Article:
I've never been one to buy into the overly broad generalizations about the collective personality of a generation. Perhaps Tom Brokaw came closest to scoring a bullseye when he coined the term "Greatest Generation," describing those who weathered the Great Depression and then went on to win World War II.
On the other hand, post-World War II baby boomers didn't fit as easily into a uniform mold. They were split over the Vietnam War. Some were Democrats; some were Republicans. Some hated Ronald Reagan; some loved him. Beatniks, hippies and flower children got a lot of media attention but were outliers, not typical. (Dobie Gillis and Maynard G. Krebs were friends but not a lot alike.)
The generation-naming industry fell on hard times between 1965 and 1980 and couldn't even come up a catchy term for what they dubbed as Generation X, a generation that lacked a vivid distinction. When time ran out for that one, Generation Y followed. That group has now been renamed the Millennial Generation, covering those born roughly between 1981 and 1995.
These were the school kids, now in early adulthood, who were coddled and reared on self-esteem, even when undeserved. They were herded into soccer-playing hives (because it's safer than football). Their nannyists discouraged them from keeping score in sporting events where there would be no winners or losers, with everyone getting a "participation trophy." Throughout their K-12 schooling and college education, they were indoctrinated by liberal teachers and professors.
This was reinforced by the liberal culture of Hollywood, TV and social media. So they've been bred with a sense of entitlement. They're self-absorbed and narcissistic. They want their college loans to be forgiven because repaying them would be a hardship. Millennials are the Peter Pan generation that won't grow up. But they haven't flown away to Never Never Land; many are still living in their parents' basements.
Millennials are early adopters of technological breakthroughs. That's a virtue in this electronic age, although most of that energy is channeled in frivolous social communications, idle chatter and entertainment. It's understandable that marketers of goods and services would be sensitive to the preferences of millennials. This is an emerging, sizable consumer group. But in order to consume in volume, they'll have to have a job that provides them with purchasing power.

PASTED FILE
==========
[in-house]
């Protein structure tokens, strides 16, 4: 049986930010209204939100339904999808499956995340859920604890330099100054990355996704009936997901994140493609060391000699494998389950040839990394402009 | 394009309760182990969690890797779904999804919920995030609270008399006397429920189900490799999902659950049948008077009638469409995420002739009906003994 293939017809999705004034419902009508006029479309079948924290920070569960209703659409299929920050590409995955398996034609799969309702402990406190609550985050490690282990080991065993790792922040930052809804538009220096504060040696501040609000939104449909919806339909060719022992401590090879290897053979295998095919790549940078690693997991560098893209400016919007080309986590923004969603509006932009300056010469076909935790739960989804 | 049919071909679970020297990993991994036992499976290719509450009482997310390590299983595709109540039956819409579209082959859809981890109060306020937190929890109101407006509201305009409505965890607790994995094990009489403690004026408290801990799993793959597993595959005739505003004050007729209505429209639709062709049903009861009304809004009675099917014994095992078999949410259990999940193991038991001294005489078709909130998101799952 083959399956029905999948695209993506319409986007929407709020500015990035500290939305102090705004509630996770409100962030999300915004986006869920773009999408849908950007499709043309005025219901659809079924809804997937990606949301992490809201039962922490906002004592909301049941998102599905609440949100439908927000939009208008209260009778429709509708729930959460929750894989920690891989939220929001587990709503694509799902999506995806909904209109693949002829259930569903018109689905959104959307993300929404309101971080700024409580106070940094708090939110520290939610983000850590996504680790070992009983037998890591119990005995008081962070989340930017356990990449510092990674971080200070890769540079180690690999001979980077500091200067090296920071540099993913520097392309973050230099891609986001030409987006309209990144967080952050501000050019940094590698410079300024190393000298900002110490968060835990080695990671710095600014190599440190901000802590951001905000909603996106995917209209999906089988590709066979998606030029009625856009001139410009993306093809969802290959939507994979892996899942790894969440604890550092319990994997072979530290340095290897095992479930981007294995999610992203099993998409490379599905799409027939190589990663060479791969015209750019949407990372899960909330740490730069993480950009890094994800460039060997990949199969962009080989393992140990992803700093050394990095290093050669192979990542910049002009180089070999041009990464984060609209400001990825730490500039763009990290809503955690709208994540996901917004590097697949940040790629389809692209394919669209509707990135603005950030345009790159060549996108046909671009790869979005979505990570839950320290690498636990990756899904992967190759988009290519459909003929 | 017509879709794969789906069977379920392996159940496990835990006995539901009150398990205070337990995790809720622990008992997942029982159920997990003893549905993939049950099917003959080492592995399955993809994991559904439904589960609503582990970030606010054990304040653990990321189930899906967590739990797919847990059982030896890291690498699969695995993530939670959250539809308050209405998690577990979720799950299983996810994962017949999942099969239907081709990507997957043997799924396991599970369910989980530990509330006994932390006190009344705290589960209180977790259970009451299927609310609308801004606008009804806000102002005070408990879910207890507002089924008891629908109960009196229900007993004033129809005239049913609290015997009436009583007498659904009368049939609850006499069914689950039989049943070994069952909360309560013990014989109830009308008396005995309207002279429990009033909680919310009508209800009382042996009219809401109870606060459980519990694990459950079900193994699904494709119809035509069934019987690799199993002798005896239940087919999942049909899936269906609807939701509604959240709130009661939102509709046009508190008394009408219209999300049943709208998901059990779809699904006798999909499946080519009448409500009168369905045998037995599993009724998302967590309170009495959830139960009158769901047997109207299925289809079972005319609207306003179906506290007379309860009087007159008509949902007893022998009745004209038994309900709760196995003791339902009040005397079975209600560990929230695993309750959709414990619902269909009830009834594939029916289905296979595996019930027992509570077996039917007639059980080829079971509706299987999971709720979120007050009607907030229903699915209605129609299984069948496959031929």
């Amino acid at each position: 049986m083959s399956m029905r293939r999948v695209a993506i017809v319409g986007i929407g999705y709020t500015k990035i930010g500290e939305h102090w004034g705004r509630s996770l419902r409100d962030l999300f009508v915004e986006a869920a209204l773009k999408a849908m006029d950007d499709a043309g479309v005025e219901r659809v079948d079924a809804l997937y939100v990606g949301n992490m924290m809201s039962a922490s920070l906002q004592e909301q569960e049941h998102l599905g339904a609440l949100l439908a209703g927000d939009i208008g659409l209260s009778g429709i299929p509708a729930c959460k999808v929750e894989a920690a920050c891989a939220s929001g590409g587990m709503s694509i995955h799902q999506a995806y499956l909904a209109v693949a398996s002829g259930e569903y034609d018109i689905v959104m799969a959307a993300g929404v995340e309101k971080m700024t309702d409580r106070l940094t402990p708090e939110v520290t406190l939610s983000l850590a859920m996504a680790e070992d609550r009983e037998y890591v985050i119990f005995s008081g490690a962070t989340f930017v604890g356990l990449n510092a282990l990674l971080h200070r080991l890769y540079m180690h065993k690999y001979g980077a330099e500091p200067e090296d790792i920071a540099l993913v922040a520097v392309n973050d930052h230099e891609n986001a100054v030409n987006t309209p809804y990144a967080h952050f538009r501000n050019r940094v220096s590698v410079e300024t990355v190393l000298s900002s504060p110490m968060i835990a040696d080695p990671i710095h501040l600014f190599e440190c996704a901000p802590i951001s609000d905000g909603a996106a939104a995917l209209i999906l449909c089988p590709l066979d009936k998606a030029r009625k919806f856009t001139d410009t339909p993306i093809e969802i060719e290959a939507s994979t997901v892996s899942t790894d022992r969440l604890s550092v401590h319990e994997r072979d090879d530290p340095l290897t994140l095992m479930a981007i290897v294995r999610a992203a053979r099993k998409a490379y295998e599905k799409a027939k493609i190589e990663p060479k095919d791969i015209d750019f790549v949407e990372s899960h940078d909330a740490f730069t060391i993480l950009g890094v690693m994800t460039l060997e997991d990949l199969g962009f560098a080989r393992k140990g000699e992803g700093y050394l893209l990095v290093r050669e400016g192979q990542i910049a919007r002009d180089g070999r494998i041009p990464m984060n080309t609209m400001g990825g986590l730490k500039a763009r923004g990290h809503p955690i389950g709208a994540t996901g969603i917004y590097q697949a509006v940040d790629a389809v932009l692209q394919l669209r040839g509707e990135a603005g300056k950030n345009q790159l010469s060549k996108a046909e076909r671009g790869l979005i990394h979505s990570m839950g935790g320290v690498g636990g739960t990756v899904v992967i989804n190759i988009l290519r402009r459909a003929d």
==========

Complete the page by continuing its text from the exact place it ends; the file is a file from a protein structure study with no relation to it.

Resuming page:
So here's the rub. Millennials, we're told, are picky about working conditions, insisting that employers accommodate their demands, including: tender loving care, independence, frequent positive feedback, flexible hours and so on.
It seems to me they're exaggerating their bargaining power. I imagine an extraordinary, individual millennial might be such a valued prize as to merit such treatment, like a Heisman Trophy winner, for example. But in this lagging economy, beggars can't be choosers. As individual job applicants, the masses of ordinary millennials will be competing with others of their ilk who'd be happy, or even desperate, to take a job on an employer's terms. Which leaves those picky millennials who don't want to work on someone else's terms the option of raising capital and starting businesses of their own to work their way out their parents' basements.
In the 1950s and '60s, it was fashionable to disparage the "rat race," described as the common affliction of toiling away at an unfulfilling job to support family and all the financial obligations associated with a consumerist lifestyle. Well, the rats apparently won. It's still with us and always will be. It's called life, and it's not so bad. Poverty-stricken billions in Third World countries should be so lucky.
Certainly, not all millennials fit the foregoing description. I've known some born in this time frame who are unassuming, self-reliant, hard-working, successful conservatives. The more derogatory picture I painted of millennials is, of course, a generalization. But isn't that what generational stereotyping is all about?
Mike Rosen is a KOA News Radio personality.
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